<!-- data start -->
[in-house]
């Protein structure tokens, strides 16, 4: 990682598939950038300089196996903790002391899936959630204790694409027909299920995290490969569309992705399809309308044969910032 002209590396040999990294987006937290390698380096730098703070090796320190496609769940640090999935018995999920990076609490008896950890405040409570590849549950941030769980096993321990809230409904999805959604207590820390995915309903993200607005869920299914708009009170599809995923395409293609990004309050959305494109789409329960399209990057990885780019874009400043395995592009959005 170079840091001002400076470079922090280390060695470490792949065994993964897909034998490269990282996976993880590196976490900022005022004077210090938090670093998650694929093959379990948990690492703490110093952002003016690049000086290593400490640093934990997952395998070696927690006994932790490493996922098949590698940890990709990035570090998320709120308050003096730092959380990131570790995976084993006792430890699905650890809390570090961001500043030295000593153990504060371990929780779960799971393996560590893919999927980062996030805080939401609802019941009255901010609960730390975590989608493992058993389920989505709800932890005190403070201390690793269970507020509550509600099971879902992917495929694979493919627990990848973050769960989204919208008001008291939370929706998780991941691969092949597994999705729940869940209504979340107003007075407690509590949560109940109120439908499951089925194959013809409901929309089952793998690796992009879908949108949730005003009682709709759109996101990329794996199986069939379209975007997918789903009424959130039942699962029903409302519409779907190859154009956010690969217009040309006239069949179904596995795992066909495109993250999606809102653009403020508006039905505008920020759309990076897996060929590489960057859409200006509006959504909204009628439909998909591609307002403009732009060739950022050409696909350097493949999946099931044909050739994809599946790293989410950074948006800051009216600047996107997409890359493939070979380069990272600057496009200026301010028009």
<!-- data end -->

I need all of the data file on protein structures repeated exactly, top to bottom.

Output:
[in-house]
């Protein structure tokens, strides 16, 4: 990682598939950038300089196996903790002391899936959630204790694409027909299920995290490969569309992705399809309308044969910032 002209590396040999990294987006937290390698380096730098703070090796320190496609769940640090999935018995999920990076609490008896950890405040409570590849549950941030769980096993321990809230409904999805959604207590820390995915309903993200607005869920299914708009009170599809995923395409293609990004309050959305494109789409329960399209990057990885780019874009400043395995592009959005 170079840091001002400076470079922090280390060695470490792949065994993964897909034998490269990282996976993880590196976490900022005022004077210090938090670093998650694929093959379990948990690492703490110093952002003016690049000086290593400490640093934990997952395998070696927690006994932790490493996922098949590698940890990709990035570090998320709120308050003096730092959380990131570790995976084993006792430890699905650890809390570090961001500043030295000593153990504060371990929780779960799971393996560590893919999927980062996030805080939401609802019941009255901010609960730390975590989608493992058993389920989505709800932890005190403070201390690793269970507020509550509600099971879902992917495929694979493919627990990848973050769960989204919208008001008291939370929706998780991941691969092949597994999705729940869940209504979340107003007075407690509590949560109940109120439908499951089925194959013809409901929309089952793998690796992009879908949108949730005003009682709709759109996101990329794996199986069939379209975007997918789903009424959130039942699962029903409302519409779907190859154009956010690969217009040309006239069949179904596995795992066909495109993250999606809102653009403020508006039905505008920020759309990076897996060929590489960057859409200006509006959504909204009628439909998909591609307002403009732009060739950022050409696909350097493949999946099931044909050739994809599946790293989410950074948006800051009216600047996107997409890359493939070979380069990272600057496009200026301010028009």